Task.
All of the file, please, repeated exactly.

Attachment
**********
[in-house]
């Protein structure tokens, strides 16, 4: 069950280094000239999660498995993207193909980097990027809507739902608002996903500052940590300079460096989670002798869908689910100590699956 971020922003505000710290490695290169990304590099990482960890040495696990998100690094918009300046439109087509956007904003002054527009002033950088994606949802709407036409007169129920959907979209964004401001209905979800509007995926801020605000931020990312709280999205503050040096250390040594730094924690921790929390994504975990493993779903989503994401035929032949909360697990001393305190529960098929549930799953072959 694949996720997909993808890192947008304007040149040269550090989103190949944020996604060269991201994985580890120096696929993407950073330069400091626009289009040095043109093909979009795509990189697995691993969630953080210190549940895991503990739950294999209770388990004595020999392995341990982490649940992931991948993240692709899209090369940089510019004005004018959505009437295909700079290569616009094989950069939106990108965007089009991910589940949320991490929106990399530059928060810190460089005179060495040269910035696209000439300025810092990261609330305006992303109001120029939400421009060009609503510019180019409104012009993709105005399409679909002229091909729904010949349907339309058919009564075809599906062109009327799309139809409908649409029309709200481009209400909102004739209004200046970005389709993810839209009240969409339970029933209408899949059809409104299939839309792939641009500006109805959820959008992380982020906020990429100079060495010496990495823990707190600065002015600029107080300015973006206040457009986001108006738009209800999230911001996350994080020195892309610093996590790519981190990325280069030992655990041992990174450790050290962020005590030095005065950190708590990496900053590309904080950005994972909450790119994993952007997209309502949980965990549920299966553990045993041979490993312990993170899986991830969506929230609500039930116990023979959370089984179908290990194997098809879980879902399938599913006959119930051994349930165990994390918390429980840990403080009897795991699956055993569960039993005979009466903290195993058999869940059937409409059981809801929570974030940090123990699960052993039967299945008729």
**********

[in-house]
């Protein structure tokens, strides 16, 4: 069950280094000239999660498995993207193909980097990027809507739902608002996903500052940590300079460096989670002798869908689910100590699956 971020922003505000710290490695290169990304590099990482960890040495696990998100690094918009300046439109087509956007904003002054527009002033950088994606949802709407036409007169129920959907979209964004401001209905979800509007995926801020605000931020990312709280999205503050040096250390040594730094924690921790929390994504975990493993779903989503994401035929032949909360697990001393305190529960098929549930799953072959 694949996720997909993808890192947008304007040149040269550090989103190949944020996604060269991201994985580890120096696929993407950073330069400091626009289009040095043109093909979009795509990189697995691993969630953080210190549940895991503990739950294999209770388990004595020999392995341990982490649940992931991948993240692709899209090369940089510019004005004018959505009437295909700079290569616009094989950069939106990108965007089009991910589940949320991490929106990399530059928060810190460089005179060495040269910035696209000439300025810092990261609330305006992303109001120029939400421009060009609503510019180019409104012009993709105005399409679909002229091909729904010949349907339309058919009564075809599906062109009327799309139809409908649409029309709200481009209400909102004739209004200046970005389709993810839209009240969409339970029933209408899949059809409104299939839309792939641009500006109805959820959008992380982020906020990429100079060495010496990495823990707190600065002015600029107080300015973006206040457009986001108006738009209800999230911001996350994080020195892309610093996590790519981190990325280069030992655990041992990174450790050290962020005590030095005065950190708590990496900053590309904080950005994972909450790119994993952007997209309502949980965990549920299966553990045993041979490993312990993170899986991830969506929230609500039930116990023979959370089984179908290990194997098809879980879902399938599913006959119930051994349930165990994390918390429980840990403080009897795991699956055993569960039993005979009466903290195993058999869940059937409409059981809801929570974030940090123990699960052993039967299945008729």